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Eleonore Lebre - The complex orebodies database – environmental, social and governance risks at...

Updated: May 31

The complex orebodies database – environmental, social and governance risks at the source of metals supply chains


Rising consumer demand is driving concerns around the “availability”, “accessibility” and “criticality” of metal resources. Methodologies have emerged to assess the risks related to global metal supply. None have specifically examined the initial supply source: the mine site where primary ore is extracted. The complex orebodies database project offers a methodology that enables the assessment of a global dataset of extractives projects according to their Environmental, social, and governance (“ESG”) risks. We consider these risks as “situated”, and part of the geographic context in which mining activities takes place.


ESG risks are critical to the development of new mining projects and the conversion of resources to mine production. They are now considered more and more by investors as risks that can be financially material. If dealt with in a proactive way, these risks can also enhance long-term company value. ESG factors can play a particularly strong role in the development of mining projects. The early stages of development of a mine are the most vulnerable. When a project is at its infancy and revenues have not yet been generated, potential opponents can more easily contest it and cause delays, or even compromise the project. During these early stages, dramatic changes can occur for the communities living near or within the mining lease, providing fuel for conflicts to spark and amplify.


Our methodological framework is made of eight composite indicators related to eight key ESG risk domains relevant to mining: water, tailings, biodiversity, social vulnerability, land uses, indigenous peoples, political fragility, and approval and permitting. We overlay these indicators with a global dataset of mining projects in operation and pre-production stages. Spatial information for these mining projects was accessed through the S&P Global Market Intelligence database.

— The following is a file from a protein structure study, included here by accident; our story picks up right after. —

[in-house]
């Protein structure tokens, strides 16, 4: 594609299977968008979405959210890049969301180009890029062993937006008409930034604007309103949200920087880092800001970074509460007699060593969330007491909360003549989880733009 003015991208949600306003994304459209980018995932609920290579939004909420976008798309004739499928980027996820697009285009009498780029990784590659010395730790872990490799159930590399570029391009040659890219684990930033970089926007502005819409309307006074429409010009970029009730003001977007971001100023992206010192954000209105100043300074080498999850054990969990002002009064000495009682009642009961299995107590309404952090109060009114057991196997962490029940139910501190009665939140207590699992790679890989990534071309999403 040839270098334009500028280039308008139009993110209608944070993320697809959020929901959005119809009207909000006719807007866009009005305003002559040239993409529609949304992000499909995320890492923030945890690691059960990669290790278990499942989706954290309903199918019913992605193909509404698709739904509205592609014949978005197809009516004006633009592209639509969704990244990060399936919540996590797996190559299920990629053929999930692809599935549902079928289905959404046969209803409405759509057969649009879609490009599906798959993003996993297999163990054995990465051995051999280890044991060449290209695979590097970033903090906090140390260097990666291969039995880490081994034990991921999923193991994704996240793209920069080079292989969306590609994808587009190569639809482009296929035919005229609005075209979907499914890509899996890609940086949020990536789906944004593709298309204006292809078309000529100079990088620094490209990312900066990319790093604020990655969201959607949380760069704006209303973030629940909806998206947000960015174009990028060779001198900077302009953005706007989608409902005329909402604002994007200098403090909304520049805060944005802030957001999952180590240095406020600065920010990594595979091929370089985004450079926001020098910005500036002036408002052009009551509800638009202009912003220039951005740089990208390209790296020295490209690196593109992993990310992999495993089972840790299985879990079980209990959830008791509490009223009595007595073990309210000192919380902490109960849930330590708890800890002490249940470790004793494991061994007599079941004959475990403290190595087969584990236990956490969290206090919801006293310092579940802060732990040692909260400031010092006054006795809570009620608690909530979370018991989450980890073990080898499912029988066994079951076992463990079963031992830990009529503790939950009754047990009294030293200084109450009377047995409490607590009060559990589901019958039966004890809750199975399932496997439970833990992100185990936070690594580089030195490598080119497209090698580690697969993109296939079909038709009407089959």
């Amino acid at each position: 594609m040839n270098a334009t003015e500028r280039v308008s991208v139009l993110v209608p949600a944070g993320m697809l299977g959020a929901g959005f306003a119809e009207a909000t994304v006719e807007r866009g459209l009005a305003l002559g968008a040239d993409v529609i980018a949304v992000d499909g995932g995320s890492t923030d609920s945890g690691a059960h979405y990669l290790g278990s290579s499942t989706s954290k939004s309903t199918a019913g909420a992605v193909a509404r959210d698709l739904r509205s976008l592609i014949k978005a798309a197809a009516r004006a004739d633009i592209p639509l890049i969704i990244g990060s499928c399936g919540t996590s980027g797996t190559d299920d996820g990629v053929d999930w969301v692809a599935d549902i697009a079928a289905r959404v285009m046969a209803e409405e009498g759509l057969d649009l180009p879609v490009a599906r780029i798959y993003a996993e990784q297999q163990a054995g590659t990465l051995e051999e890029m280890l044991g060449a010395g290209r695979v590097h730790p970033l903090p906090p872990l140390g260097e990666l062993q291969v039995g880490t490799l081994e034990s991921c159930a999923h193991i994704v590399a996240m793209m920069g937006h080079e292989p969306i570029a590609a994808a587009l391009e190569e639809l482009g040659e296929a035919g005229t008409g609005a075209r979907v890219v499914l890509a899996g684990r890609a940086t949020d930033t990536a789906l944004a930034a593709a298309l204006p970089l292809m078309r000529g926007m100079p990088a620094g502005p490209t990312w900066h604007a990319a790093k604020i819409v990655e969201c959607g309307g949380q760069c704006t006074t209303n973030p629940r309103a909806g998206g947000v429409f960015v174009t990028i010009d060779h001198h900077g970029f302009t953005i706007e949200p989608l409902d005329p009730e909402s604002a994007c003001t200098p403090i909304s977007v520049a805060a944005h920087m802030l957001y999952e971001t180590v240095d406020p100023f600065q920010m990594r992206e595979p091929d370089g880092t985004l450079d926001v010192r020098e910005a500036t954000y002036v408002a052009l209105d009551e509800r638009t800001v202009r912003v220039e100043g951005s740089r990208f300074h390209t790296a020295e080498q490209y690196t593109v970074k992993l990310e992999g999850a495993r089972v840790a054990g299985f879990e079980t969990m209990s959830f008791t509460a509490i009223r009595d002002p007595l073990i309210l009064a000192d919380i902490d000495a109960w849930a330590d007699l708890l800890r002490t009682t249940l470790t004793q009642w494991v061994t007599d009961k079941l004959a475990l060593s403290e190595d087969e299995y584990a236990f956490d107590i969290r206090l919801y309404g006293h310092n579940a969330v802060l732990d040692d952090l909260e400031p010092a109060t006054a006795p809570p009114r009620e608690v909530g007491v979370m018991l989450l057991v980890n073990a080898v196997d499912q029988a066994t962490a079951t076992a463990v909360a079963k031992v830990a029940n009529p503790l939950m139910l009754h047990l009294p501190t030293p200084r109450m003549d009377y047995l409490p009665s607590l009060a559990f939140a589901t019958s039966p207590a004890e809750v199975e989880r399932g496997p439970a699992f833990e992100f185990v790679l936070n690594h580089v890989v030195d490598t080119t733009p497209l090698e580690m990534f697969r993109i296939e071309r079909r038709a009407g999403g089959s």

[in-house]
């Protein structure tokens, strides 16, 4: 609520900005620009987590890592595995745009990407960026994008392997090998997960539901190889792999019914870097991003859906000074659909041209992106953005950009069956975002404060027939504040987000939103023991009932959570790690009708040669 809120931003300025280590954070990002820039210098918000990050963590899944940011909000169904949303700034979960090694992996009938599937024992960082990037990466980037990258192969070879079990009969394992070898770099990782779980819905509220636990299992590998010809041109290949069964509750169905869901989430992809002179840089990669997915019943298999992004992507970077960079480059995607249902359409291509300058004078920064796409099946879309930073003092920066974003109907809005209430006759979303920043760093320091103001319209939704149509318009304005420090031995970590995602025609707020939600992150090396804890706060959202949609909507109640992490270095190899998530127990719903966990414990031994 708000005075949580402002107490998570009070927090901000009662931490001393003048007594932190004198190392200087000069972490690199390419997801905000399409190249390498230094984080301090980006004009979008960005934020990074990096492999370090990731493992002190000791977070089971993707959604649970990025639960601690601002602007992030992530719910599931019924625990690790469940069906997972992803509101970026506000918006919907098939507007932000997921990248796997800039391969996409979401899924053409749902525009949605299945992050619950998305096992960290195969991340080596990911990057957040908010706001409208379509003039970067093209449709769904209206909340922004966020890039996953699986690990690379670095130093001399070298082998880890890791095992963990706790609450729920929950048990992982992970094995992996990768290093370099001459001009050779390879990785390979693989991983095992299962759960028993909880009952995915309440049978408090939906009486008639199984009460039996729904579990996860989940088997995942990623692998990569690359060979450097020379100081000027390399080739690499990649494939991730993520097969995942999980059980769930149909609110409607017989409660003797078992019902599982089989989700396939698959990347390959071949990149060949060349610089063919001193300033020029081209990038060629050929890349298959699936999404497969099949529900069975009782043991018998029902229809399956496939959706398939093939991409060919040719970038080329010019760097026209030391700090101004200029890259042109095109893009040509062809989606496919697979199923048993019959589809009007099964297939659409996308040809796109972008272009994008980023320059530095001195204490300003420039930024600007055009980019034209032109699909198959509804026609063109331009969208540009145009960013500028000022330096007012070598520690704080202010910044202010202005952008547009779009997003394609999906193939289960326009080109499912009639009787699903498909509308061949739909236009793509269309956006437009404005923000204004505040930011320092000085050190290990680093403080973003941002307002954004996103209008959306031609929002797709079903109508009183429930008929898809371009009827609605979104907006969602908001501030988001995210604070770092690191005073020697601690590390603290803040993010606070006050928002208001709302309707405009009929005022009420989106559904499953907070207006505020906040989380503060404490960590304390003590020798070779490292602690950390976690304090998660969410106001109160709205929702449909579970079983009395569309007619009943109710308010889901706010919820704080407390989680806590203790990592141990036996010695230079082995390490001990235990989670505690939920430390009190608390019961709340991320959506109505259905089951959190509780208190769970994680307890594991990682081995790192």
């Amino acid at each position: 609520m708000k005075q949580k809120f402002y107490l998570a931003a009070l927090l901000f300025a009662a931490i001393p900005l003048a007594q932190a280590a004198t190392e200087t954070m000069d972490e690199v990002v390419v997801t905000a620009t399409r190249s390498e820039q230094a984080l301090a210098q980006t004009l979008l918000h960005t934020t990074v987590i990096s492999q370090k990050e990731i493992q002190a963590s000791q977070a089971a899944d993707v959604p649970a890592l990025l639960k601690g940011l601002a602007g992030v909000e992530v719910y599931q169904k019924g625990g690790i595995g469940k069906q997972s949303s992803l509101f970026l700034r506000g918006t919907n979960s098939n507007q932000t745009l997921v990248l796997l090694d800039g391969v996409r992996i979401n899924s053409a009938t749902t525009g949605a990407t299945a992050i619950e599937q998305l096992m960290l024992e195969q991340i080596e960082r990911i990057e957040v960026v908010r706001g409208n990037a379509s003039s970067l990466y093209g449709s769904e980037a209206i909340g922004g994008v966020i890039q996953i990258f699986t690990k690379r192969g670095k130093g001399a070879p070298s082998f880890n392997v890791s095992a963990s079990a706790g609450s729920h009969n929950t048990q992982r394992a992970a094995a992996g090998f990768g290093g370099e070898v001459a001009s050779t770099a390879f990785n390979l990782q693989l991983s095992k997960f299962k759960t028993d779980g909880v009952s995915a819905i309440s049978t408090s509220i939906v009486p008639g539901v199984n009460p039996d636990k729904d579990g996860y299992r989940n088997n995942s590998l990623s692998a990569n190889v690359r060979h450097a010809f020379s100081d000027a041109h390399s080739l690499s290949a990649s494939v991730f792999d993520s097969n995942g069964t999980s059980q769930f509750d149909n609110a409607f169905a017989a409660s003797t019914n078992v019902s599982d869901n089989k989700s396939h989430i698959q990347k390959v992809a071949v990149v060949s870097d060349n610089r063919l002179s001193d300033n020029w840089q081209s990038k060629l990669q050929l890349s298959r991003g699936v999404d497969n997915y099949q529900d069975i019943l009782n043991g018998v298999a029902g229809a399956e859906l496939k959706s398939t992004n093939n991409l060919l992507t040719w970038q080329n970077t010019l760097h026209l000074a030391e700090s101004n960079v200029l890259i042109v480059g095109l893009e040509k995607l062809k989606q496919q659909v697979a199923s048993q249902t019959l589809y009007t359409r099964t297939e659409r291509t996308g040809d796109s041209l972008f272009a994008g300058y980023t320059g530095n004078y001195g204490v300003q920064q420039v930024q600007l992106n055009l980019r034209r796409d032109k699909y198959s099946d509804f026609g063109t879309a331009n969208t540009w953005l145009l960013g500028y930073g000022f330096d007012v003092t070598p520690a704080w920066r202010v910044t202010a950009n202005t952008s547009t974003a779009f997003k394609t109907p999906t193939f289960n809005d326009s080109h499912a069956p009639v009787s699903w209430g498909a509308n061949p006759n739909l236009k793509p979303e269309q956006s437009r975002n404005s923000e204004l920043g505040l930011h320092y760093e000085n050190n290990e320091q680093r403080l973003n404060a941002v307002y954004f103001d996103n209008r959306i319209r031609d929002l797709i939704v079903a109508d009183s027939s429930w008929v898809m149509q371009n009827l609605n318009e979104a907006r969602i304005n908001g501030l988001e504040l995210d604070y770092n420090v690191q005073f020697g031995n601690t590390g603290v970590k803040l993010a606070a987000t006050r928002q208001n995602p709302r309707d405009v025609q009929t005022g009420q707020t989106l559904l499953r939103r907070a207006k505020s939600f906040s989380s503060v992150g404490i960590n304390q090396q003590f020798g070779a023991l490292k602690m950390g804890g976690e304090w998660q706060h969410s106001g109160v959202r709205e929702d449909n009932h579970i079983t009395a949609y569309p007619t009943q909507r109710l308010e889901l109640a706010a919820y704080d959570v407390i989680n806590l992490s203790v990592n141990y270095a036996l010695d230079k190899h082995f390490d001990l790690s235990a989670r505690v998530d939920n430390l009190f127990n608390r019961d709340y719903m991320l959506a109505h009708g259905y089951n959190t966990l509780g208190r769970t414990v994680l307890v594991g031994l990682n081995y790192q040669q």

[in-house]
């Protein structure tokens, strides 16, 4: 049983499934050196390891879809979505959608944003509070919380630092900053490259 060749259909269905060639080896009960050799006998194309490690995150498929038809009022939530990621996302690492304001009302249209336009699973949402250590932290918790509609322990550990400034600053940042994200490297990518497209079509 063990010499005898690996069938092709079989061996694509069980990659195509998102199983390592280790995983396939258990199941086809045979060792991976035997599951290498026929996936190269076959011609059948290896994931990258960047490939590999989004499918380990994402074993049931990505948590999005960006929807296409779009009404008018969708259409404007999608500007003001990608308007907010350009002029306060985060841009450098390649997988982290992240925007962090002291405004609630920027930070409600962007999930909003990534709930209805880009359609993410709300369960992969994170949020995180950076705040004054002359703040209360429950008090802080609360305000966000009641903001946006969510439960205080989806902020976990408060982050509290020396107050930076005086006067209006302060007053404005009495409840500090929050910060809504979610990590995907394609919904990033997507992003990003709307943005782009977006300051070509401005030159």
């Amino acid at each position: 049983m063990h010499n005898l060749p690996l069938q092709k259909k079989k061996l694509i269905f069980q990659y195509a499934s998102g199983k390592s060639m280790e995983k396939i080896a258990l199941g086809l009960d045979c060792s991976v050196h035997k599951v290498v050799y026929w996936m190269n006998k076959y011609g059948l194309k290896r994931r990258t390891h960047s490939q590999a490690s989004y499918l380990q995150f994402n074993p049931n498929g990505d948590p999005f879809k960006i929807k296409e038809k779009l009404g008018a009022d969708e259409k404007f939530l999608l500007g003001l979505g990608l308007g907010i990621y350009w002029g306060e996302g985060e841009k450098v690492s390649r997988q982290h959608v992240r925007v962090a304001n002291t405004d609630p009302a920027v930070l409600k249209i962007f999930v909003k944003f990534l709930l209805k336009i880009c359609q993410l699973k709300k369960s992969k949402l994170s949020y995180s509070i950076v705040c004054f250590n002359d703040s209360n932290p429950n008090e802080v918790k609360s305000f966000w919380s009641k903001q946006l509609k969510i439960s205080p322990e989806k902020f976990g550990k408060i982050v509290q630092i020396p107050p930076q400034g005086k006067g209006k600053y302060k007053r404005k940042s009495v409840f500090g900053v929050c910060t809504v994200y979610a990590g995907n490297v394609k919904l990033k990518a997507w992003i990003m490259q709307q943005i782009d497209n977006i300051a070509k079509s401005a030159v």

In a first study, we applied the framework to three major metals, iron, copper and aluminium. We found the percentage of global reserves and resources that are located in complex ESG contexts (i.e., with four or more concurrent medium-to-high risks) is 47% for iron, 63% for copper, and 88% for aluminium. In a second study, we considered a set of 20 metal commodities involved in the renewable energy transition. Our findings show that platinum and cobalt exhibit the most concerning risk profiles.


Fig. 1: global set of mining projects assessed against water risk



Biography Dr. Eleonore Lebre is an engineer turned researcher, currently working at the Sustainable Minerals Institute, the University of Queensland. As part of her main research project, Eleonore develops a Complex Ore Bodies database that includes social and environmental data and assesses the risks associated with operating mines and new discoveries. She connects this work with topical issues such as tailings dam failures, renewable energy transition and critical metals.During her work at the SMI’s Centre for Social Responsibility in Mining Eleonore also developed expertise in mining-induced displacement resettlement, sustainability reporting, H&S incident investigation and mine closure. Before that, Eleonore completed her PhD across the Sustainable Minerals Institute’s environmental and social centres. Her thesis applies the concept of circular economy to the problematic of mining waste in the objectives of minimising waste and optimising resource extraction.


Eleonore Lebre, Deanna Kemp, John Owen, Rick Valenta

Centre for Social Responsibility in Mining, Sustainable Minerals Institute, The University of Queensland, QLD 4072, Australia, email: e.lebre@uq.edu.au

Centre for Social Responsibility in Mining, Sustainable Minerals Institute, The University of Queensland, QLD 4072, Australia.

W.H.Bryan Mining & Geology Research Centre, Sustainable Minerals Institute, The University of Queensland, QLD 4072, Australia.



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